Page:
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The Ultimate Guide to Setting S.M.A.R.T. Goals For Real-World Results

If you’re alive and breathing, you probably have ambitions. Big or small, ambitions are what keep humans moving forward, improving, and growing. We achieve these ambitions through our goals. 

The goals we set for ourselves can be giant, like becoming president, or small, like losing five pounds. Either way, they all lead to the same endpoint: our ideal life and ideal identity. 

When setting goals for yourself, you need to be careful. Too big a task can be overwhelming and demotivating. That’s why I embrace the S.M.A.R.T. method for setting goals. Through this method, you can guarantee realistic and achievable objectives that will move you closer to your finish line. 

Below you’ll find a description of S.M.A.R.T. and an overview of how you can apply it to your life. While reading, consider your own wants and desires and what actions you can take to move closer to them. 

What is the S.M.A.R.T System? 

S.M.A.R.T stands for: “Specific, Measurable, Achievable, Relevant, Time-bound.” All of these are characteristic which your goals should carry. You should view plans that don’t fit these criteria as distractions or wastes of time. 

Dating back to an issue of Management Review from 1981, S.M.A.R.T.  is an acronym to remember a specific goal-setting methodology, created by George T. Doran, a business expert and writer. 

In recent years, other business enthusiasts have updated the acronym to include the revision process. The addition of an “evaluation” and “review” tier has turned S.M.A.R.T. into S.M.A.R.T.E.R. People thought these additions were necessary with the growing popularity of feedback. As the Grammarly software puts it, “To err is human; to edit, divine.”

Once you understand all the letters in S.M.A.R.T. mean you can begin applying them to your own goals. Ask yourself if your goals are too big or have too wide of a scope. If so, it might make sense to move on from them or break them into smaller, more manageable tasks. 

How Do You Set S.M.A.R.T. Goals? 

If you want to set S.M.A.R.T. goals or get even S.M.A.R.T.E.R., you will have to go through the acronym’s letters one by one. Below I describe each step and give a real-life example to show how it can be applied to anyone. 

Specific

Goals need to be specific. If they’re too broad, you can easily ignore or miss the steps it takes to get there. 

Setting a base goal like “I want to learn to play the piano” might seem specific at first, but when you factor in the training, styles, keys, and music theory, you can become overwhelmed before you even begin. Instead, it might be better to set the goal of learning one song. 

Other synonyms that writers have used as the “S” in S.M.A.R.T. include simple, sensible, and significant. In many cases, the simpler your goals are, the more effective they can be. By setting specific goals that are simple and consecutive, you can achieve more complex objectives over time without missing any critical steps along the way.

If you’re unsure whether your goals are specific enough, try picturing them as a set of items on the list. Does it feel chronological? Can you see a start and endpoint? Are there things you can work on related to these goals tomorrow? Right now? If not, then they are probably not specific or straightforward enough. 

Real-World Example: 

If you want to grow traffic on your website, then you probably shouldn’t have the goal or task just be “Grow Traffic on my Website.” Instead, you should ask yourself, “what are the steps to build a more popular site?” 

If you don’t know how then maybe that could be your first goal: learn the steps to building a popular site. From there, you can develop and set goals for each step one by one. By the time you finish them, you’ll have built that popular site without even realizing it.  

Measurable

Human beings love tangible things. We need to touch and feel our success to know that it’s really there. 

Our goals are the same way. A plan without a measurable and easily identified result won’t give you the feeling of satisfaction you’re after.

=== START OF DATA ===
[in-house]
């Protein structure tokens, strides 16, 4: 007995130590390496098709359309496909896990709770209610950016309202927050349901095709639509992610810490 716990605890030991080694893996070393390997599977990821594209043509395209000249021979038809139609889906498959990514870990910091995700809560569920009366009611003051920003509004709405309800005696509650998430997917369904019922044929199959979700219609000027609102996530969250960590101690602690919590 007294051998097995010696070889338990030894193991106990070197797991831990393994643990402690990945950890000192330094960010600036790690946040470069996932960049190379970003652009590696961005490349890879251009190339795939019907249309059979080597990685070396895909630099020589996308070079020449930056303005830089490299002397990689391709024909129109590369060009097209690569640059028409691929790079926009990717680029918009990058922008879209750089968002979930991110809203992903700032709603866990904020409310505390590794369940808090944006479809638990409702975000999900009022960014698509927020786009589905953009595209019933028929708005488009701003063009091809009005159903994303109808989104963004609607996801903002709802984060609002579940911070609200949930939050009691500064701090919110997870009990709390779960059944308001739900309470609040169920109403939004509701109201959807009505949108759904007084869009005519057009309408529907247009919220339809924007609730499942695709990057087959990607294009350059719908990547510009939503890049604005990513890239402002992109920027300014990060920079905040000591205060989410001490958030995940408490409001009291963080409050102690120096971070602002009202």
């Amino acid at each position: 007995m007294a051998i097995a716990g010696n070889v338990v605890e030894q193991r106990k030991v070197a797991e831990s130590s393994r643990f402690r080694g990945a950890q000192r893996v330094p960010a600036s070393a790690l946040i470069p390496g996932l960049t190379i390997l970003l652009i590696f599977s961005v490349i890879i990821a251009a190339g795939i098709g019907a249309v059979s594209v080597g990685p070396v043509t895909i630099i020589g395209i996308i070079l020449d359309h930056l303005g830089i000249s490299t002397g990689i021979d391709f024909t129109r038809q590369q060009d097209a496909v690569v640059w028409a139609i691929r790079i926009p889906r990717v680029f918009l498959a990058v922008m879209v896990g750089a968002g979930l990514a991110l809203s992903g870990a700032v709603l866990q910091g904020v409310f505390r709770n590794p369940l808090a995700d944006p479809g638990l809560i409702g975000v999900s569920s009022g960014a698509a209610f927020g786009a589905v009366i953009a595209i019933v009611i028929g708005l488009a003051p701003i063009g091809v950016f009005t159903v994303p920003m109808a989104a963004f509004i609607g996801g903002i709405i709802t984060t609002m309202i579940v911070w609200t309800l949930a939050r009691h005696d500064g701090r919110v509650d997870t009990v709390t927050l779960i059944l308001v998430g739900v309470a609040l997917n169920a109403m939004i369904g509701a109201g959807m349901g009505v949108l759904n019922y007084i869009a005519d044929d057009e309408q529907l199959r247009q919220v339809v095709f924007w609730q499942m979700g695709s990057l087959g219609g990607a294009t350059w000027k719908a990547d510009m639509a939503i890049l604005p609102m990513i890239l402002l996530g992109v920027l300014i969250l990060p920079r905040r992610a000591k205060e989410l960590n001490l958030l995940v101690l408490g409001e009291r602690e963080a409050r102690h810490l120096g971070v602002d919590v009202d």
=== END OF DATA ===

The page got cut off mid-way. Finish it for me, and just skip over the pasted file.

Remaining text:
You can complete all your goals, but what have you accomplished if there’s nothing to measure your success? That’s why you should stay away from goals like “becoming the greatest marketing manager ever.” 

Unless you’re Michael Jordan or Tom Brady, there will probably never be a unanimous decision whether or not you’re the greatest. Even those guys are victims of debate some of the time. Instead, having the highest sales numbers in your company or region seems like something you could wrap your hands around. 

Other words used as the “M” are meaningful and motivating. What is more motivating than clearly measured success? Creating goals that show clear progress from point A to B will drive you forward and supply fuel for the next task on the list. 

To determine if a goal is measurable, just ask yourself, “how will I know when I’m finished with this?” And also, “How will I know if I did a good job?” Measurable goals will have clear answers to both of these questions. 

Real-World Example:  

Going back to our website traffic example, it makes sense to set an actual number for this goal. For instance, “I want 1000 daily users.” This way, marketing managers and sales teams can have a number in their heads to strive towards while understanding the necessary metrics to get there. 

Once you have this number in mind, you can deliver it to promotional agencies or your internal marketing team, and they will be able to design a specific budget and plan for you. Going to these people and saying, “get me more users,” will only result in a wide variety of actions that may or may not benefit your site. 

Achievable

Everyone wants to be an astronaut when they’re a kid. The adults around you probably encouraged you and told you it’s possible as well. No one has the heart to say to the child with two left feet and no hand-eye coordination to save his life that he can’t pilot a rocket one day. 

As adults, the goals we set for ourselves need to be more realistic. We can’t all just jump on the path to rocket training at the spry age of 28. Instead, we should set objectives for ourselves that have a clear-cut way in front of them. We should only envision things we know how to achieve. 

The “A” in S.M.A.R.T. has also been filled by agreed and attainable. Attainable is self-explanatory, but agreed makes sense here as well. Goals need to be something we’re decided on. We can’t allow ourselves to be tugged in two directions when the rest of our lives is at stake. 

You’ll know your goals are achievable by monitoring your current progress towards them. Ask yourself, “have I made any improvement in this field” “do I see the light at the end of the tunnel in the future?” Achievable goals should always have an obvious ending, and the path there needs to be one you know how to travel. 

Real-World Example: 

For your internet traffic, you’ll want to set a goal that your company can logically achieve. If you’re a tiny website just starting, it might not be the best idea to set the goal of 1,000,000 daily users in less than a month.